the shift increases gradually until by a bit above 2Hz the shift has reached 90°. The shift remains essentially constant at 90° until about 100kHz above which frequency the phase increases a bit more
I understand. As I just said, I was hoping for less shift working below 55 dB at 100 Hz.

Have you verified that your scope probes/channels are matched? If you connect both probes to the (same) input signal, is the trace then a single, straight line? If you have to use greatly different scope sensitivity settings to compare the input & output, then the matching of signals within the scope also becomes an issue to be verified as not a problem.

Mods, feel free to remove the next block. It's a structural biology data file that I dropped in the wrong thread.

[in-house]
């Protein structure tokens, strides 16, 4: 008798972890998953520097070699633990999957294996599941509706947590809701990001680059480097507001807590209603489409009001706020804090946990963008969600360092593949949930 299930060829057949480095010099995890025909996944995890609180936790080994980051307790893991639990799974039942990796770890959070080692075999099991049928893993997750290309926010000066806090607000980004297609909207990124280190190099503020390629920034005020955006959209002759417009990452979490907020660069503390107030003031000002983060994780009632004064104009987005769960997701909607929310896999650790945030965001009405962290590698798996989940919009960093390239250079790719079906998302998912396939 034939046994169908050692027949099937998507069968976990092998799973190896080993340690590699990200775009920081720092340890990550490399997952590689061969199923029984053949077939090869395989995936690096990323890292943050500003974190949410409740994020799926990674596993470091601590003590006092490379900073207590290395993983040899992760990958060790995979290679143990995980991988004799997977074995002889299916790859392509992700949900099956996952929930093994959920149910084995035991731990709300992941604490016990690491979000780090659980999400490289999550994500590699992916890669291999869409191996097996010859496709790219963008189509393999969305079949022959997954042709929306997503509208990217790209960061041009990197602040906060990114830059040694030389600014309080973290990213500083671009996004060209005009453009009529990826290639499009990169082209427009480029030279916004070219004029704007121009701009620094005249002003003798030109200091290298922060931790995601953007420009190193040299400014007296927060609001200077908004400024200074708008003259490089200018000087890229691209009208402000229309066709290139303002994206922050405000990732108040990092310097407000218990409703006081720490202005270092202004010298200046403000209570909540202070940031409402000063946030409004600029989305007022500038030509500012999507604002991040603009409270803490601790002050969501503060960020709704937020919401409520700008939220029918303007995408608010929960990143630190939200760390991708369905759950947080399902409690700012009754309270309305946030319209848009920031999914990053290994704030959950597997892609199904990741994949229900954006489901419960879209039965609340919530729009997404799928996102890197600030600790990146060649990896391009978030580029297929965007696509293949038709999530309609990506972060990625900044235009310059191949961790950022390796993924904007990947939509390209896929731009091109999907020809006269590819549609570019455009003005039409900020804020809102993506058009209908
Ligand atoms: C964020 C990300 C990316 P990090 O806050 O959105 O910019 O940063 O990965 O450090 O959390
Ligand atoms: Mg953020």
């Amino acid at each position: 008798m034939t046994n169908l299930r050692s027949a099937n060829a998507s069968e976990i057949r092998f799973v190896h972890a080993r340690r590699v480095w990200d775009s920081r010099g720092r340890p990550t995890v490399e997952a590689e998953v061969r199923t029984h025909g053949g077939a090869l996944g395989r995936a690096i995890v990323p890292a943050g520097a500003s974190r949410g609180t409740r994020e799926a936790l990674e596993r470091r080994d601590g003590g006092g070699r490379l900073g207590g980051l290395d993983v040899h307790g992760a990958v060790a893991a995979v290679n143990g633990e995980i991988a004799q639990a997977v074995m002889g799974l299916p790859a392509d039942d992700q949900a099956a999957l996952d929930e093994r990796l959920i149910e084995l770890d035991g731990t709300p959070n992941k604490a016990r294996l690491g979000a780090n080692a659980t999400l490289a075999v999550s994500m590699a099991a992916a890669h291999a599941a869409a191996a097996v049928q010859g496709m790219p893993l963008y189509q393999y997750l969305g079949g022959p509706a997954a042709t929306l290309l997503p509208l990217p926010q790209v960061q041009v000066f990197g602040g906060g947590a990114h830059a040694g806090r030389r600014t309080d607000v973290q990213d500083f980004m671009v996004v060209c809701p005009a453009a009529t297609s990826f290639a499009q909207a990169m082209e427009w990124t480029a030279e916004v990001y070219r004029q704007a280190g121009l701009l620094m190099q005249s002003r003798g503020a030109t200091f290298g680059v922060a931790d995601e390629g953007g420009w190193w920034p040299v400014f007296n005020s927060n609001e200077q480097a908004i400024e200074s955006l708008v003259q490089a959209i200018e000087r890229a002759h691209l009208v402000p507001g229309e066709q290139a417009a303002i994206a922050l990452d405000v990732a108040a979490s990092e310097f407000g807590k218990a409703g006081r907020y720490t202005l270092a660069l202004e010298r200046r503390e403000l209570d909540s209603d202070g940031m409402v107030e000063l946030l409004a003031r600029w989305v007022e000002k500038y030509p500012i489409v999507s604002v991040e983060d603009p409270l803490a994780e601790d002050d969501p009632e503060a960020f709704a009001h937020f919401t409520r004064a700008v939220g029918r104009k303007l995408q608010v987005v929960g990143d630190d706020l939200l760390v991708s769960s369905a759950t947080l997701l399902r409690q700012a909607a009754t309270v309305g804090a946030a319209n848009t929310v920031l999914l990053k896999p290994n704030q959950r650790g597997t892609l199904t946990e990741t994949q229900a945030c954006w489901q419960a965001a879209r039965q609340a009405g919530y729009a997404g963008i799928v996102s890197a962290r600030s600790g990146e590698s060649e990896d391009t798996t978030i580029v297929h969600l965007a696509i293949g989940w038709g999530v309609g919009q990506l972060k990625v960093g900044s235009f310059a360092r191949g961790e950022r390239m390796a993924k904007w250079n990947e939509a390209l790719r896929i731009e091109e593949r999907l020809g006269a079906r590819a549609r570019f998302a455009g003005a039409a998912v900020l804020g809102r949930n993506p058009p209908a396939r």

I'm using the same probes, matched equally well. I even tried 1x attenuation to take that out of the equation.
And yes, at the input the line is straight.
Sensitivity is obviously quite different by a factor of 400, because opamp gain is quite high.

Would it be better to just use two cascaded gain stages (at much lower gain each, of course, so as to get the same net gain), or try another opamp? I'm looking lots of datasheets from still in production opamps, and I don't see one that clearly outperforms in this regard, having low offset/drift. Any recommendation is apprecited.
 

TeeKay6

Joined Apr 20, 2019
572
Yes, but thats because of the internal compensation, and I assume that for low enough close-loop gains the phase shift will reach 0º at 100 Hz.



If I understand, and following that reasoning, aren't the blue and red intersection (first image, post #14) quite far away from red and original black (open-loop) line crossing? I just was hoping to get no phase shift.



I understand. As I just said, I was hoping for less shift working below 55 dB at 100 Hz.